Three Reasons Why SOPA Must Be Stopped (and why something like it is probably inevitable)

image Tomorrow is the day that a sizable portion of the internet is going black in protest of the egregiously bad, supposedly anti-piracy legislation SOPA. I thought I’d throw my thinking on the subject out there to kick off the much-needed protests.

There are three main reasons why I believe it’s imperative that SOPA, and its Senate equivalent PIPA, be stopped dead in its tracks. Just to be clear, my reasons have nothing to do with so-called piracy. For one thing, as I’ve repeatedly asserted, what’s being defined as piracy by the various media industries is anything but and, secondly, this legislation does absolutely nothing to prevent the real thing. Unless, of course, you consider making the whole of the web totally useless to the vast majority of people a means of fighting piracy. In that case, it’s certain to be wonderfully effective.

Reason 1- SOPA epitomizes the reality that Americans are no longer represented by our government

There is absolutely nothing in SOPA that benefits your average American at all. It is a bill who’s entire purpose is to shelter the media industry at the expense of the whole of the nation. It will cost jobs, it will stifle free speech, it will wipe out competition to legacy monopolies and directly lead to higher costs for just about everything. About the only thing it won’t do is stop piracy. No one outside of disrupted media companies thinks this is a good idea. If this bill were put up for a general referendum vote, it would lose by a landslide of epic proportions. On top of all that, the entirety of the tech industry is virtually unanimous that SOPA will threaten the very fundamental foundations of how the internet functions.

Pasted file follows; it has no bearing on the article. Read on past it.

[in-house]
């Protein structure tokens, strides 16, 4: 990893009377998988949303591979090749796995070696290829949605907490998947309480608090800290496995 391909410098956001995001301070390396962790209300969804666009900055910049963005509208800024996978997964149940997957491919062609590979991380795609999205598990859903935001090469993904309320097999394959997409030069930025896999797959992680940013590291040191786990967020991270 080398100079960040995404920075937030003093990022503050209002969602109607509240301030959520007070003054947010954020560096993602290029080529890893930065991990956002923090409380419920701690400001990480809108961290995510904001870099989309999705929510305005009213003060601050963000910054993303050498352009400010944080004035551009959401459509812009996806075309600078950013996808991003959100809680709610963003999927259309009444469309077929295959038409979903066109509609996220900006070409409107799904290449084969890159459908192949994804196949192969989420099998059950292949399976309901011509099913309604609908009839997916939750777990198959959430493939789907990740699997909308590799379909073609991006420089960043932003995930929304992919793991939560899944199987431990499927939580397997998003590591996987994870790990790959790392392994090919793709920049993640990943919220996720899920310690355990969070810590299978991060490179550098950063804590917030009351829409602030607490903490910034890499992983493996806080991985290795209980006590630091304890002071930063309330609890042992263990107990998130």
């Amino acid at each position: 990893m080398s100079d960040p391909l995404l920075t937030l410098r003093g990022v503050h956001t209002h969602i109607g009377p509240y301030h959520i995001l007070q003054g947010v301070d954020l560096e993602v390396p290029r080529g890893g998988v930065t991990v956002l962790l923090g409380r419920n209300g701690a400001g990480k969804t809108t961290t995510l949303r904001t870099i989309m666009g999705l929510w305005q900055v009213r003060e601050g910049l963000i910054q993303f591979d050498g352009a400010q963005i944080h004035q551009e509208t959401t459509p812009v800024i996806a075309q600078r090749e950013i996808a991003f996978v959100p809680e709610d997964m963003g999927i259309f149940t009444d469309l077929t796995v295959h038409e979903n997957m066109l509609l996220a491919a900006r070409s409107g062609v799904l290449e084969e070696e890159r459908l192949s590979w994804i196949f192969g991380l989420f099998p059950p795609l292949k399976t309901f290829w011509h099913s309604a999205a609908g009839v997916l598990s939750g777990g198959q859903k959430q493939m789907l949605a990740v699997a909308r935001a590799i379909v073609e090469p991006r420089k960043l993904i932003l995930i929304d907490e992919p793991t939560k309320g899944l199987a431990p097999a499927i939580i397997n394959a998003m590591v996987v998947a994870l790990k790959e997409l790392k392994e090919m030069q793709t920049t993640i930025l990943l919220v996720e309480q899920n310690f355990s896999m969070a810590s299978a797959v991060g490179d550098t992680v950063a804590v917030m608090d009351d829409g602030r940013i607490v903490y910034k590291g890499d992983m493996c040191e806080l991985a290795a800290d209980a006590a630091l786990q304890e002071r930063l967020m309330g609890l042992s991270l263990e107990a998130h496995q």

So, with so much destructive possibility and so much united opposition, how is this bill even still alive? One word–graft. Our legislative process is horribly compromised. The one and only reason SOPA exists is because media companies and similar entities have dumped millions upon millions of dollars on representatives’ doorsteps through lobbying and campaign contributions. The will of the people has become almost totally meaningless in the face of this kind of obvious purchasing of government favors. This detatchment between the interests of the people and the legalized bribery of the U.S. Congress is, alone, reason enough to stomp it out.

Reason 2- SOPA provides a framework for media companies to reconstitute their monopolies and eliminate wide swaths of independent competition